Of poets, prophets, and printers: projects to print heterodox religious literature in the united provinces and the Holy Roman Empire in the early seventeenth century

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This article identifies the personalities and circumstances behind two previously unknown heterodox religious publishing projects of the seventeenth century. The first was based in Leiden in the United Provinces, while the second originated in Dresden in Electoral Saxony. The Leiden project was likely led by the German jurist Johann Angelius Werdenhagen, who in 1628 had Jacob Böhme’s Weg zu Christo and Anna Ovena Hoyer’s Gespräch Eines Kindes mit seiner Mutter printed in Leiden at the presses of Govert Basson. This project demonstrates Werdenhagen’s centrality in the early distribution of Böhme’s theosophical doctrines in the United Provinces. The Dresden project was funded by Rosine Vogtin, who from 1642 commissioned the office of Gimel Bergen to print works by Jacob Böhme and Ludwig Friedrich Gifftheil.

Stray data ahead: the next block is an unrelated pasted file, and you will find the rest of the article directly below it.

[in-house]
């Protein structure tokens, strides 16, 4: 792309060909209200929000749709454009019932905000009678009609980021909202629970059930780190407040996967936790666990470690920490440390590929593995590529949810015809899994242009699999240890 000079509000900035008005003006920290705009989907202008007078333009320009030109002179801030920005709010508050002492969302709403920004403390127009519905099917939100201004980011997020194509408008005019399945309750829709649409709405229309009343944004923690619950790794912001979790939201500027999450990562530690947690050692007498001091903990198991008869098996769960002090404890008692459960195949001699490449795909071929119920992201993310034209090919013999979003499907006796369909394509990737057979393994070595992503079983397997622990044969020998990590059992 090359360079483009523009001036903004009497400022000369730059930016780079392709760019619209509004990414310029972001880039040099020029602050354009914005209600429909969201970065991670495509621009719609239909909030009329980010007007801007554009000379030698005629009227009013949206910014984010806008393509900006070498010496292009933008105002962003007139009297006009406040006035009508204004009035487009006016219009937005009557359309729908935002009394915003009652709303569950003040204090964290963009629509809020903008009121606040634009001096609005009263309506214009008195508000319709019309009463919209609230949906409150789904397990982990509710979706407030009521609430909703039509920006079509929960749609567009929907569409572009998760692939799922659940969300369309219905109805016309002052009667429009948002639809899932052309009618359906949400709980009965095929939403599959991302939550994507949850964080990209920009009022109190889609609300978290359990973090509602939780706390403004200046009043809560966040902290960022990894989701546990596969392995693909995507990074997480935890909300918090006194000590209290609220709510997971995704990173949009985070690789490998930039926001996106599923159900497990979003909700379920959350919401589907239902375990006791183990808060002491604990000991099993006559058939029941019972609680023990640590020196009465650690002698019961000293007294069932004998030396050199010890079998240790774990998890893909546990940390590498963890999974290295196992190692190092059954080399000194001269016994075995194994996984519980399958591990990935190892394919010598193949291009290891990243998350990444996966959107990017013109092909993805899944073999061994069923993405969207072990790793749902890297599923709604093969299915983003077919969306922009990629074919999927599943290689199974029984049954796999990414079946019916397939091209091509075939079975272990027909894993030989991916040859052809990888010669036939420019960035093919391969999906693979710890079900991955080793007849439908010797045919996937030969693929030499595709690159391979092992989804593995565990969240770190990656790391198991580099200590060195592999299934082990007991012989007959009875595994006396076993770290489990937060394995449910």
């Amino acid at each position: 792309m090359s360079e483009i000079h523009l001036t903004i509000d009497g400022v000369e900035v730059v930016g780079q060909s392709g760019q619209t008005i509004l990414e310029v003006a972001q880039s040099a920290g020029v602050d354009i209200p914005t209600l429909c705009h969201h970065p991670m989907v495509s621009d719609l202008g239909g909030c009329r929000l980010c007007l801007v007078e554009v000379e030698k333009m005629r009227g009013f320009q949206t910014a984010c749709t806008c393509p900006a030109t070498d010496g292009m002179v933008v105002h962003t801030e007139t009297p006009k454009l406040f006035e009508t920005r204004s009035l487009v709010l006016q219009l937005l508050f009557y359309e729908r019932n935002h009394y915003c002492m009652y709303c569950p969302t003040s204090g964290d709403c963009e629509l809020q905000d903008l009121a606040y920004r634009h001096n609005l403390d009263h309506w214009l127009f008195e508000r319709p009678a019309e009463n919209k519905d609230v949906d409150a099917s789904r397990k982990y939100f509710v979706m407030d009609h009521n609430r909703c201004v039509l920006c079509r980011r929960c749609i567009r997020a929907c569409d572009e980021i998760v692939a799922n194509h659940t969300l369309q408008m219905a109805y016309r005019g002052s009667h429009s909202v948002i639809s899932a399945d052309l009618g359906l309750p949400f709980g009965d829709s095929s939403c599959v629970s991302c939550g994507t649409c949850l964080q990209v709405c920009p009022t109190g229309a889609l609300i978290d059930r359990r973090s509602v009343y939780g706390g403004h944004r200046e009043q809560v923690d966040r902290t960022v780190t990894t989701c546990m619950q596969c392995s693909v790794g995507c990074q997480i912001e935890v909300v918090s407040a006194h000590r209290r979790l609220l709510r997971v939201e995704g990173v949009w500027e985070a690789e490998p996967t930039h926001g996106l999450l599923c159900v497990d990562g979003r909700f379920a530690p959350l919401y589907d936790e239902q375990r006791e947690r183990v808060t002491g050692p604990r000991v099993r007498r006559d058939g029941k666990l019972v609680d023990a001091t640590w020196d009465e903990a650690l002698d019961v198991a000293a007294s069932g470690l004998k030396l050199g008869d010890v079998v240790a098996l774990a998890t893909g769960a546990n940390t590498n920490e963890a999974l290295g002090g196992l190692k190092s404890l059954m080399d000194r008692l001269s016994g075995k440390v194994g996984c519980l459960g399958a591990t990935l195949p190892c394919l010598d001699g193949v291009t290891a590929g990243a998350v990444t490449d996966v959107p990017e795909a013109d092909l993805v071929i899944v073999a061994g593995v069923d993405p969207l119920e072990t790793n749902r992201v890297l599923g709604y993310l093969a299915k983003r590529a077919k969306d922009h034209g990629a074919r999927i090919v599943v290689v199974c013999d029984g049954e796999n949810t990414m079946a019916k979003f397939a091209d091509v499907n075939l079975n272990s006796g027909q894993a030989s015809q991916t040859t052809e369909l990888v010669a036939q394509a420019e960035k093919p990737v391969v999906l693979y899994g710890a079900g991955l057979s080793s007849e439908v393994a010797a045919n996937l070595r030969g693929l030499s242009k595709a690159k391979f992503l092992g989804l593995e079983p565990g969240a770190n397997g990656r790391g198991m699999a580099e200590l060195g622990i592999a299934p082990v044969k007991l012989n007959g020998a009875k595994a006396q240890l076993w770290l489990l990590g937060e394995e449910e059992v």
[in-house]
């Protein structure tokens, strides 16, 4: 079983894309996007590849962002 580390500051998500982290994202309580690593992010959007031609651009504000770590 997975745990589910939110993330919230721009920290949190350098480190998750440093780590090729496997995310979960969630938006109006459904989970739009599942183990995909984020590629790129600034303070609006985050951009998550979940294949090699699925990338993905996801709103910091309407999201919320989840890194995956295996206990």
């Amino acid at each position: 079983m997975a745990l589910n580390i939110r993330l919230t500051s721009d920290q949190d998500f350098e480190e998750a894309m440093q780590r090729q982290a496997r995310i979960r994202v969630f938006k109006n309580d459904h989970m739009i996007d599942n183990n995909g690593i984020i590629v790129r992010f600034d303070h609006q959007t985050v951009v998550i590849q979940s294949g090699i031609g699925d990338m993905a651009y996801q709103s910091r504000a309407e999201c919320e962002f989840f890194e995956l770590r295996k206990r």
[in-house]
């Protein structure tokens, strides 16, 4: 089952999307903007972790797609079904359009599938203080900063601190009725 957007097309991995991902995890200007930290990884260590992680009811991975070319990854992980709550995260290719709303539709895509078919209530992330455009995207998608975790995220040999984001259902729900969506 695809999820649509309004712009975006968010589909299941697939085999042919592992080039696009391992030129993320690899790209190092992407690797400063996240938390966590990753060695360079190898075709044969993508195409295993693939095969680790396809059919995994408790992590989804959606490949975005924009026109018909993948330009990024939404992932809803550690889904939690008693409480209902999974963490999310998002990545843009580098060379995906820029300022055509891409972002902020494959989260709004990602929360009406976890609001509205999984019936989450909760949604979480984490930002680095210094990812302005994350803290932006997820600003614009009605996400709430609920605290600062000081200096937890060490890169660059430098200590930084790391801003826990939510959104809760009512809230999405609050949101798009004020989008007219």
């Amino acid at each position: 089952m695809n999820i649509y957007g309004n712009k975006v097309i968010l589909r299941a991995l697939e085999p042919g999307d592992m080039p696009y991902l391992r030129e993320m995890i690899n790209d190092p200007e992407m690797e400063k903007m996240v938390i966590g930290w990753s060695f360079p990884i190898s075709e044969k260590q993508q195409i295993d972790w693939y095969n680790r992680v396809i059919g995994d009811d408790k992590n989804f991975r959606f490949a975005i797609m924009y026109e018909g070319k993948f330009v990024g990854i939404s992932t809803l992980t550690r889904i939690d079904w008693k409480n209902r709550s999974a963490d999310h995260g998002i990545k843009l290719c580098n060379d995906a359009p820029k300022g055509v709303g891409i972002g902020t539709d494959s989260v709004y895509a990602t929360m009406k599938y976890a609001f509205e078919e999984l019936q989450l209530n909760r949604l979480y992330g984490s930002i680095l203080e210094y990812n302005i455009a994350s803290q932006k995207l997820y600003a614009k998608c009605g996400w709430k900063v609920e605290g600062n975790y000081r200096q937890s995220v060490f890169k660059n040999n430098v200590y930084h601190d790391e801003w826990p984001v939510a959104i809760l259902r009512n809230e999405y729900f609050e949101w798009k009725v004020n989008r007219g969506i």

Original languageEnglish
Pages (from-to)171-197
Number of pages27
Issue number3
Publication statusPublished - 2022


  • clandestine
  • heresy
  • Jacob Böhme
  • manuscripts
  • printing
  • prophecy
  • theosophy

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